North West Wales

Gwynedd dialysis patients use Skype to cut travel time

Phil Blake
Image caption Mr Blake has home dialysis five times a week and can speak to the hospital via his laptop if he has any problems

Patients in Gwynedd are using Skype to connect by computer to the local renal unit while having dialysis treatment.

Eleven patients are saving on round trips of up to two hours to see nursing staff for checks by communicating by video over the internet.

Other areas of the UK may follow suit after a British Renal Symposium showcase.

Specialist nurses say it is a low cost way to speed up problem-solving and increases patient confidence.

Haemodialysis specialist nurse Sarah Hirst-Williams said delegates at the symposium had been "blown away" by the simple idea of using Skype, usually used for socialising.

She said it was first thought of by a patient who was a two-hour drive away from the renal unit at Ysbyty Gwynedd at Bangor, and who used Skype to contact family.

Security at the hospital prevented the main computer being used and the Ysbyty Gwynedd Kidney Patients Association stepped in to buy a small laptop with built-in camera.

A wireless modem was then linked to a phone line and it was "that easy to log onto to Skype and find the patients".

Now all patients who come to the unit are asked if they have access to a computer at home, and the patients' association are helping those who do not.

"We've got 11 patients already doing it, and another two being trained up and we started in December so it's worked out so well," said the nurse.


"As it happened when the first patient went home it was just before the horrendous weather we had in December.

"Without the Skype link, it would have been a case of getting him back to the hospital by helicopter, as it was we were able to talk him through dialysis," she said.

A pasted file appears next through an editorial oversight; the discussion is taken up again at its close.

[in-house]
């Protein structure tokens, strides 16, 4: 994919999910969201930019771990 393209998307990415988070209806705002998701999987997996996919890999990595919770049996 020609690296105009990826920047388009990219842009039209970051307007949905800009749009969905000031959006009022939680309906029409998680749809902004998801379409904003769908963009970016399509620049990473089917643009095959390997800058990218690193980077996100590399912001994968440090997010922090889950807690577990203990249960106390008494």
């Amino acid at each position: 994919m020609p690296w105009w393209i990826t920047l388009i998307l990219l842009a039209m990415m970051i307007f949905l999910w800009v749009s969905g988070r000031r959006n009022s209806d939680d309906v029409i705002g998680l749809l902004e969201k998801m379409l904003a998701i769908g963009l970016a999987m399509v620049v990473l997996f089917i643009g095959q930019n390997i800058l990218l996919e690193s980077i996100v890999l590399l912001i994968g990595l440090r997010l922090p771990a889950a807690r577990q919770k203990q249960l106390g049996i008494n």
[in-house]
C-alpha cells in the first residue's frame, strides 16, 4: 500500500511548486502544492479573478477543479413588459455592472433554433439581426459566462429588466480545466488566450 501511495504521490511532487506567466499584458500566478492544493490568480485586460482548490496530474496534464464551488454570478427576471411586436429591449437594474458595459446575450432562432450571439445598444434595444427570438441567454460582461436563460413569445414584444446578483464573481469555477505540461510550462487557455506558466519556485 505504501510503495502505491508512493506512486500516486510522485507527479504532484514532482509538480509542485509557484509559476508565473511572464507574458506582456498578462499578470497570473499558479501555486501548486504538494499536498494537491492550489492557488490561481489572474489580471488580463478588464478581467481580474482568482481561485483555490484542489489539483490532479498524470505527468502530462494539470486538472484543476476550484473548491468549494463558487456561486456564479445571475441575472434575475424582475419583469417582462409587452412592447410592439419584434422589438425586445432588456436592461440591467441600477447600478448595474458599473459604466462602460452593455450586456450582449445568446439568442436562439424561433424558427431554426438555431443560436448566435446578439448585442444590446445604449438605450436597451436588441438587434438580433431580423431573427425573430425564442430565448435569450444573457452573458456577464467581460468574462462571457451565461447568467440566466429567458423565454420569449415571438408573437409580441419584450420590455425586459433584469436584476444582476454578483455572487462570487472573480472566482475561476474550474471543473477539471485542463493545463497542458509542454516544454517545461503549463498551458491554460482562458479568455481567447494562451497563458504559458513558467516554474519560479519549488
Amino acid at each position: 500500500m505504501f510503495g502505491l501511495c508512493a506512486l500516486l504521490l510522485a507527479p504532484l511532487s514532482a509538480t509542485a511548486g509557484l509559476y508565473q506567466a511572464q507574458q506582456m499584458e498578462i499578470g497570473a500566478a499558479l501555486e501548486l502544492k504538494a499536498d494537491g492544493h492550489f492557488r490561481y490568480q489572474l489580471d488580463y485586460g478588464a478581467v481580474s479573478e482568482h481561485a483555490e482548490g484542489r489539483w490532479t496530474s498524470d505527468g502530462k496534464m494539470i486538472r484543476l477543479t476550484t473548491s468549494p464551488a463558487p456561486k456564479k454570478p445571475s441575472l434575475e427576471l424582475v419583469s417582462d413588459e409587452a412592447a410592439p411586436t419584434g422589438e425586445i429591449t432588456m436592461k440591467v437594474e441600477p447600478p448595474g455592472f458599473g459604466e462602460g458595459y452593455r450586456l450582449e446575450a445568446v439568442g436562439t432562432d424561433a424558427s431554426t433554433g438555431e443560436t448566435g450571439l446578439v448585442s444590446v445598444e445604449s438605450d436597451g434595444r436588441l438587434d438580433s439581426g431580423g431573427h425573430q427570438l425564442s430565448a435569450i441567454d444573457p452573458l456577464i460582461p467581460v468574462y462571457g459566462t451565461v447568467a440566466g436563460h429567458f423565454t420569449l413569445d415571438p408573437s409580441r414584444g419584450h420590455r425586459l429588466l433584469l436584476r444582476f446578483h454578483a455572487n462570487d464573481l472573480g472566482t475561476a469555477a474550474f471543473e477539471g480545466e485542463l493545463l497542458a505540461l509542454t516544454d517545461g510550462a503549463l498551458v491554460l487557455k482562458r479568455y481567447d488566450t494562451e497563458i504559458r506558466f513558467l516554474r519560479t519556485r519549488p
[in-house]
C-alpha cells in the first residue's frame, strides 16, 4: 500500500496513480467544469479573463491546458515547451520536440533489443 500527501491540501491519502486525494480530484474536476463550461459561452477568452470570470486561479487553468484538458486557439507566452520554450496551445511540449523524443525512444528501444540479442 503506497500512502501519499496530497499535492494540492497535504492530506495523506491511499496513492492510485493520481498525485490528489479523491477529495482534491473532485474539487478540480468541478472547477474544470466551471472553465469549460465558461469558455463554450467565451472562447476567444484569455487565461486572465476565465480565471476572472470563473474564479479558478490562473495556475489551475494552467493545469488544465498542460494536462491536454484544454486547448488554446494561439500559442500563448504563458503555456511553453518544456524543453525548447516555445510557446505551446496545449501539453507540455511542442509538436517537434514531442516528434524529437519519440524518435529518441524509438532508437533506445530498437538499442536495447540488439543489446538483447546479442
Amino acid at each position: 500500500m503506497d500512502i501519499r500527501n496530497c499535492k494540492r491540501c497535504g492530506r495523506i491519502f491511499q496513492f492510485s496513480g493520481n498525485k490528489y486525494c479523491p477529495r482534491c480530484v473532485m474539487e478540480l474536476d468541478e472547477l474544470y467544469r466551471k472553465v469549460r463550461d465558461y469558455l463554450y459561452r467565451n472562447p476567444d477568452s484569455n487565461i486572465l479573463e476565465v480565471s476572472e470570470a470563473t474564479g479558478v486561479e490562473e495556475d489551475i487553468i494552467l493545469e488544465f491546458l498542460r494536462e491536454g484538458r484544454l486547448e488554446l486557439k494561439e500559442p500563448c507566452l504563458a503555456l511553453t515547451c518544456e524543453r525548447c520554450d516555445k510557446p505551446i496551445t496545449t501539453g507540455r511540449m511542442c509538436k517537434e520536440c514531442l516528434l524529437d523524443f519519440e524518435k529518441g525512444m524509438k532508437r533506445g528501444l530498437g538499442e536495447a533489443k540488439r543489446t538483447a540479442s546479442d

Now problems which would have taken hours to solve are tackled over the web.

"It gives the patients extra confidence and we still drive to see them once a month to make all the other checks, but it's with the trouble-shooting you gain," Ms Hirst-Williams said.

After the presentation to the renal symposium she said that other areas of the UK were "definitely" interested in taking it up.

Phil Blake, 30, uses the software on a laptop computer as part of his treatment at his Anglesey home.

He says dialysis at home, five days a week, means he can eat and drink more and it is less tiring than having to travel to hospital for longer sessions three times a week.

"Having the Skype here means it's like having the nurse beside me because if there are any problems with the machine, or any infection issues, I can point the camera at it and show her," he said.

His father Selwyn Blake said the system would have helped the family had it been an option when his son began his home treatment six years ago.

"I was quite nervous to start with, I think it's handy that the nurse can see what's going on," he added.

Ken Jones, the secretary of the Ysbyty Gwynedd Kidney Patients Association, said: "In a rural area like Gwynedd it's not just the distances travelled for treatment but the time it takes.

"A lot of patients are nervous of home treatment however as you have to insert a needle in your wrist, so if there are any problems with this now they can point it at the camera and be guided through it," he said.

"It's such a simple idea, I can't understand why more people don't do this," he added.

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